Along with this week’s launch of iOS 11 came another big step for Apple’s mobile ambitions: Swift 4 has been officially released, and brings some interesting changes and additions, along with one glaring omission.
One key feature in Swift 4: strings have been re-imagined with speed and ease in mind. As the Swift team writes in its official blog posting about the release, it has “implementation that retains Unicode correctness and adds support for creating, using and managing substrings.” This includes a new literal for multi-line strings, too. Developers can now declare a triple-quote (“””) for paragraphs and other, longer text. Here’s an example:
let multilineString = “””
Multiple lines of text.
Developers can even use “quotes” in-line.
String interpolation works, too: 3 * 3
The closing triple-quote delimiter
Version 4.0 is also backwards-compatible with Swift 3.2, allowing developers to update modules as they see fit and continue using open-source libraries that may not have migrated yet.
Collections have also been tweaked. A new
swapAt function lets you quickly rearrange items in an array. The existing
swap( _: _: ) function will no longer work. Dictionaries and Set enhancements will allow for dictionary creation from sequenced key-value pairs, merging duplicate keys and a default for returning values on missing keys.
The package manager comes with all the Swift 4 APIs, which will be sandboxed on macOS. As the Swift team writes, it “prevents network access and file system modification, to help mitigate the effect of maliciously crafted manifests.” A new Package API lets packages specify new settings, giving authors more control over how they build.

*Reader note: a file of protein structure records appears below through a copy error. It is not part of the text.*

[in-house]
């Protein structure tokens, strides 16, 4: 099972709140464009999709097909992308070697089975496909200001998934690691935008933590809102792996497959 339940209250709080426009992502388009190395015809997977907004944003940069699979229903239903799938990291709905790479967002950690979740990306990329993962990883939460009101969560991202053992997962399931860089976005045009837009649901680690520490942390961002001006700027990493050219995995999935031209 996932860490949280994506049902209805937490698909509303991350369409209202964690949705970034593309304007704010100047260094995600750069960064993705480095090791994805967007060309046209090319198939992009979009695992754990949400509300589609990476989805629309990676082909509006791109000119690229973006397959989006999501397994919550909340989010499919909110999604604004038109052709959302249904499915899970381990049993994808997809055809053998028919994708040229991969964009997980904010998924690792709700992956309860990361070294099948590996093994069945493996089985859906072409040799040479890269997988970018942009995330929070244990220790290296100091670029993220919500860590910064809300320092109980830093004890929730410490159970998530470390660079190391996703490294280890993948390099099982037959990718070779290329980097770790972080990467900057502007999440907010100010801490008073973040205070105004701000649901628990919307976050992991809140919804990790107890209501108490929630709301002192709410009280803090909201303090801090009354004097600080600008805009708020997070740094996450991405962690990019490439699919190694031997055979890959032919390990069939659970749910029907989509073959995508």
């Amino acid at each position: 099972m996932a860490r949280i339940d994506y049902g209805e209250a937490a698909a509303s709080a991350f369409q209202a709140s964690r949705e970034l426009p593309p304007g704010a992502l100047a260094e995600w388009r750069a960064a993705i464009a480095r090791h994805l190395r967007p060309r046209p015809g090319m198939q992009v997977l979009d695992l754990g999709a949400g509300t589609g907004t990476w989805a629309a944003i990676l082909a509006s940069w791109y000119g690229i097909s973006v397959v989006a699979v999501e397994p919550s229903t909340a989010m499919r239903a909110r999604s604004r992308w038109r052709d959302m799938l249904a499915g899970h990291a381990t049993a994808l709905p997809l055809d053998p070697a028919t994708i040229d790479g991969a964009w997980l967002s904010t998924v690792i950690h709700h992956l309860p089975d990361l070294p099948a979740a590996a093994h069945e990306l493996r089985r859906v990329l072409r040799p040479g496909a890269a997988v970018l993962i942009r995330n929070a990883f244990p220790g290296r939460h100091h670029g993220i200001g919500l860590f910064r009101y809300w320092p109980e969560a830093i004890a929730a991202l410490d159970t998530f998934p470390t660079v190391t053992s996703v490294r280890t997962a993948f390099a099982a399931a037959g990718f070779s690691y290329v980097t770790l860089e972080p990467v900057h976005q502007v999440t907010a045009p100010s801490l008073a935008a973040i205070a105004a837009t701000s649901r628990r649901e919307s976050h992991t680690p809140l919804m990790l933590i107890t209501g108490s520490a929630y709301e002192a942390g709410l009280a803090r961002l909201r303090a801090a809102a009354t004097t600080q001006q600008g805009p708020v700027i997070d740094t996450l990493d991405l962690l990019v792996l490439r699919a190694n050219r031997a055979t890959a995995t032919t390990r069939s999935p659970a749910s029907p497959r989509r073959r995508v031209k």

The missing piece? Application Binary Interface (ABI) stability. The team has published a ‘manifesto’ outlining how it plans to get there, and a dashboard so developers can see where and when Swift ABI features stand in the grand scheme. We can get an idea of why ABI stability has eluded Swift, which is described as “Objective-C without the C.” From the manifesto:
Most platform vendors define a “standard ABI” which is used for C code and built on by C-family languages. Swift, however, is a very different language from C and has its own per-platform ABI.
This should arrive in Swift 5, though we’ll have to wait a full year for that to drop.